Q: Torres and Baker carried on a business together in partnership in Mosman, NSW. The partnership – Pets R – provided dog washing services. Torres decide to leave the partnership and start his own dog washing business as a sole trader.
In May 2017, Baker paid Torres $50,000 to secure agreement not to operate a similar business within a 10 km radius of Mosman. The payment was to preserve the goodwill of Pets R.
How should Baker treat the payment of $50,000 to Torres for income tax purposes?
A: An agreement where there is restraint of trade is commonly referred to as a “restrictive covenant”.
The general deduction provision in ITAA 97 s 8-1 allows a deduction for a loss or outgoing to the extent that it is incurred in gaining or producing the taxpayer s assessable income or is necessary incurred in carrying on a business for the purpose of gaining or producing the taxpayer assessable income. However, a deduction is not permitted under s 8-1 to the extent that the loss or outgoing is capital or of a capital nature.
In Sun Newspapers Ltd v FC of T (1936) 61 CLR 337, the high court held that a payment made by the taxpayer for an interest in a competing newspaper and for the competitor not to be associated for a period of three years with the publication of any other newspaper in the region was capital in nature. Therefore, the payment by Baker is capital or capital in nature as it was in relationship to the restrictive covenant to protect the profit-yielding structure of Pets R.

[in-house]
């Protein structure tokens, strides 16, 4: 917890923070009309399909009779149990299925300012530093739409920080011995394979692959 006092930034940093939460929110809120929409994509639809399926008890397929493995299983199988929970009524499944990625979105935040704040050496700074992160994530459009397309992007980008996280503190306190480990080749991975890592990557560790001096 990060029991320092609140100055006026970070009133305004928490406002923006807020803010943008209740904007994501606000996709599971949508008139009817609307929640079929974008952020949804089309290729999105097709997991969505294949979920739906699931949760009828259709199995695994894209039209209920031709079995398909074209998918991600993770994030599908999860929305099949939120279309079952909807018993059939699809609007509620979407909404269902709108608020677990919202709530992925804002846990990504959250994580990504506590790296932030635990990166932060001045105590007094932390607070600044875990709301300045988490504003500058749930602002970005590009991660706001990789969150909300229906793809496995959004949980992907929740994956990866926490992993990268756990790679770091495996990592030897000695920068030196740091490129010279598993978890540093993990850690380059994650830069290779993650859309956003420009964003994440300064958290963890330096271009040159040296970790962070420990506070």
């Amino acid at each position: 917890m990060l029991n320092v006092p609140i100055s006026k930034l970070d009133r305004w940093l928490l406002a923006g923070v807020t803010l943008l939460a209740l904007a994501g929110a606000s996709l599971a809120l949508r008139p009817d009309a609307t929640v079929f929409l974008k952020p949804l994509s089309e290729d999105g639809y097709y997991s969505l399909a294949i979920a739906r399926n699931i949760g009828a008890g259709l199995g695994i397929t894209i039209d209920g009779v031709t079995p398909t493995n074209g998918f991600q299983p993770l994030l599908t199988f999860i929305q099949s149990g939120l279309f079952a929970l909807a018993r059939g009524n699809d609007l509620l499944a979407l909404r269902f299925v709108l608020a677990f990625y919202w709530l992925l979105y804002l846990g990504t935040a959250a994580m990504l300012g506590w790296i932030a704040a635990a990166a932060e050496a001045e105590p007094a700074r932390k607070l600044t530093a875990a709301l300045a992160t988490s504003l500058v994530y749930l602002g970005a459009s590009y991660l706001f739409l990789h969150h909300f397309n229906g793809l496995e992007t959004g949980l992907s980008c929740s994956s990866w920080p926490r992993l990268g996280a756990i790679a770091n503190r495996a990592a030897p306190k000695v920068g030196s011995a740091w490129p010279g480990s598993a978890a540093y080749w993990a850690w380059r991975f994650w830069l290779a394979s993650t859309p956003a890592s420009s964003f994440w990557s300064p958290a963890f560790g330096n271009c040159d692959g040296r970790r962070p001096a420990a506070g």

As the payment is on capital account, it would form part of the cost base of the CGT asset to which it relates to the goodwill of the business. However, as the expenditure is to preserve the goodwill of Pets R, it does not form part of the cost base of the goodwill of the business due to a specific exclusion in ITAA 97 s 110-25(5A).
There is nothing to prevent the amount from forming part of coat base of another CGT asset. The expenditure incurred by Baker relates to the acquisition of a right to enforce restrictions on Torres from operating a similar business in Mosman NSW. It could be argued that the expenditure relates to the first element of cost base – being the money paid in respect of acquiring the right (s 110-25(2)).
Thus, there is scope for the expenditure incurred by Baker to be business-related capital expenditure, which can be claimed over five years under ITAA 97 s 40-880. On this basis, Baker is entitled to deduct the $50,000 business-related capital expenditure equally over five income years at $10,000 each year, beginning from the 2016/17 income year.